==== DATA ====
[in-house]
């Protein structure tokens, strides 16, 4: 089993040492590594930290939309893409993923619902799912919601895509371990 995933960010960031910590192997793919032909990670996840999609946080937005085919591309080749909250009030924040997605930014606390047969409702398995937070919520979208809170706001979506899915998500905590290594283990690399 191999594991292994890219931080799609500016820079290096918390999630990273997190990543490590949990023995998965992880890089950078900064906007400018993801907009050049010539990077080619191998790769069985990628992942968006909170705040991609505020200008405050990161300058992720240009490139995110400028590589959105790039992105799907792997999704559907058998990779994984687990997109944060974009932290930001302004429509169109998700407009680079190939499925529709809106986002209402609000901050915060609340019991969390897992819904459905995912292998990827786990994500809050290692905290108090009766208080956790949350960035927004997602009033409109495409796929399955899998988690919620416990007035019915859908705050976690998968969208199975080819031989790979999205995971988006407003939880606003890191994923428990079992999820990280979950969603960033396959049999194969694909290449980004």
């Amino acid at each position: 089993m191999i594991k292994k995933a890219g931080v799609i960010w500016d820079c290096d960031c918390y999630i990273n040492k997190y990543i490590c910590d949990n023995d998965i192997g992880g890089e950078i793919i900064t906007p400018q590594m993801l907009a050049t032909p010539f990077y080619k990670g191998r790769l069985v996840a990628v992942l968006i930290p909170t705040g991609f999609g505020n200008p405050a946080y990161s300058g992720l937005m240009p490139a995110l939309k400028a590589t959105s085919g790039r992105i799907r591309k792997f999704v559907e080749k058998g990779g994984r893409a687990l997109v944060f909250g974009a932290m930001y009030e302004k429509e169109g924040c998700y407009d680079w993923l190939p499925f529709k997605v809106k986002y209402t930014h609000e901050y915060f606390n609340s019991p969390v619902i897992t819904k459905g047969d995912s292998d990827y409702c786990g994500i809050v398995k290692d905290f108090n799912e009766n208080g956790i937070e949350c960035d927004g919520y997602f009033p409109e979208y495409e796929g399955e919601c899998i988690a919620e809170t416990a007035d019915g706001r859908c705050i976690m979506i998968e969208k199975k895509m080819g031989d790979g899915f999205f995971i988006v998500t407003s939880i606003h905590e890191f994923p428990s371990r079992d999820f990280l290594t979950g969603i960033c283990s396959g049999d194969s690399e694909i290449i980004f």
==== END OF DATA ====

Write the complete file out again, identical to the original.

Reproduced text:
[in-house]
């Protein structure tokens, strides 16, 4: 089993040492590594930290939309893409993923619902799912919601895509371990 995933960010960031910590192997793919032909990670996840999609946080937005085919591309080749909250009030924040997605930014606390047969409702398995937070919520979208809170706001979506899915998500905590290594283990690399 191999594991292994890219931080799609500016820079290096918390999630990273997190990543490590949990023995998965992880890089950078900064906007400018993801907009050049010539990077080619191998790769069985990628992942968006909170705040991609505020200008405050990161300058992720240009490139995110400028590589959105790039992105799907792997999704559907058998990779994984687990997109944060974009932290930001302004429509169109998700407009680079190939499925529709809106986002209402609000901050915060609340019991969390897992819904459905995912292998990827786990994500809050290692905290108090009766208080956790949350960035927004997602009033409109495409796929399955899998988690919620416990007035019915859908705050976690998968969208199975080819031989790979999205995971988006407003939880606003890191994923428990079992999820990280979950969603960033396959049999194969694909290449980004």
């Amino acid at each position: 089993m191999i594991k292994k995933a890219g931080v799609i960010w500016d820079c290096d960031c918390y999630i990273n040492k997190y990543i490590c910590d949990n023995d998965i192997g992880g890089e950078i793919i900064t906007p400018q590594m993801l907009a050049t032909p010539f990077y080619k990670g191998r790769l069985v996840a990628v992942l968006i930290p909170t705040g991609f999609g505020n200008p405050a946080y990161s300058g992720l937005m240009p490139a995110l939309k400028a590589t959105s085919g790039r992105i799907r591309k792997f999704v559907e080749k058998g990779g994984r893409a687990l997109v944060f909250g974009a932290m930001y009030e302004k429509e169109g924040c998700y407009d680079w993923l190939p499925f529709k997605v809106k986002y209402t930014h609000e901050y915060f606390n609340s019991p969390v619902i897992t819904k459905g047969d995912s292998d990827y409702c786990g994500i809050v398995k290692d905290f108090n799912e009766n208080g956790i937070e949350c960035d927004g919520y997602f009033p409109e979208y495409e796929g399955e919601c899998i988690a919620e809170t416990a007035d019915g706001r859908c705050i976690m979506i998968e969208k199975k895509m080819g031989d790979g899915f999205f995971i988006v998500t407003s939880i606003h905590e890191f994923p428990s371990r079992d999820f990280l290594t979950g969603i960033c283990s396959g049999d194969s690399e694909i290449i980004f």